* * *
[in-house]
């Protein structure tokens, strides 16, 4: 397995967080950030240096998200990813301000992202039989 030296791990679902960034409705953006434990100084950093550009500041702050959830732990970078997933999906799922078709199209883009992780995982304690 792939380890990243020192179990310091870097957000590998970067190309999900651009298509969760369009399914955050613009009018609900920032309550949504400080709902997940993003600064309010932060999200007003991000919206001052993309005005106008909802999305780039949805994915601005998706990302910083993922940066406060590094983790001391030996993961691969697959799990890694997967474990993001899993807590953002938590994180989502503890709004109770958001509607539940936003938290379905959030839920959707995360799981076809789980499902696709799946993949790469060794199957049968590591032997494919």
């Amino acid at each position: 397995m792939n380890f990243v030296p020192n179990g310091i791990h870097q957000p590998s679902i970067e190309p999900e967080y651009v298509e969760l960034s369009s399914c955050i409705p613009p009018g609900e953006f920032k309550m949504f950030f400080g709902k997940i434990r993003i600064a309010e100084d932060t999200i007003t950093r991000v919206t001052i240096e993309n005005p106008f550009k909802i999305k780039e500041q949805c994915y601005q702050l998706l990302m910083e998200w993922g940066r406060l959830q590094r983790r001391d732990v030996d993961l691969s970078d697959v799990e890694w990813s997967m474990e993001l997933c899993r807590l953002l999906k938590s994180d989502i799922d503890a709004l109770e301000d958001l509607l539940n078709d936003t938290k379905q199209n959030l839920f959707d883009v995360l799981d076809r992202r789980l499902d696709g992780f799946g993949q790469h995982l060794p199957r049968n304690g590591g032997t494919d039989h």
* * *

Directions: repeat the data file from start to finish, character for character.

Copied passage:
[in-house]
């Protein structure tokens, strides 16, 4: 397995967080950030240096998200990813301000992202039989 030296791990679902960034409705953006434990100084950093550009500041702050959830732990970078997933999906799922078709199209883009992780995982304690 792939380890990243020192179990310091870097957000590998970067190309999900651009298509969760369009399914955050613009009018609900920032309550949504400080709902997940993003600064309010932060999200007003991000919206001052993309005005106008909802999305780039949805994915601005998706990302910083993922940066406060590094983790001391030996993961691969697959799990890694997967474990993001899993807590953002938590994180989502503890709004109770958001509607539940936003938290379905959030839920959707995360799981076809789980499902696709799946993949790469060794199957049968590591032997494919």
């Amino acid at each position: 397995m792939n380890f990243v030296p020192n179990g310091i791990h870097q957000p590998s679902i970067e190309p999900e967080y651009v298509e969760l960034s369009s399914c955050i409705p613009p009018g609900e953006f920032k309550m949504f950030f400080g709902k997940i434990r993003i600064a309010e100084d932060t999200i007003t950093r991000v919206t001052i240096e993309n005005p106008f550009k909802i999305k780039e500041q949805c994915y601005q702050l998706l990302m910083e998200w993922g940066r406060l959830q590094r983790r001391d732990v030996d993961l691969s970078d697959v799990e890694w990813s997967m474990e993001l997933c899993r807590l953002l999906k938590s994180d989502i799922d503890a709004l109770e301000d958001l509607l539940n078709d936003t938290k379905q199209n959030l839920f959707d883009v995360l799981d076809r992202r789980l499902d696709g992780f799946g993949q790469h995982l060794p199957r049968n304690g590591g032997t494919d039989h």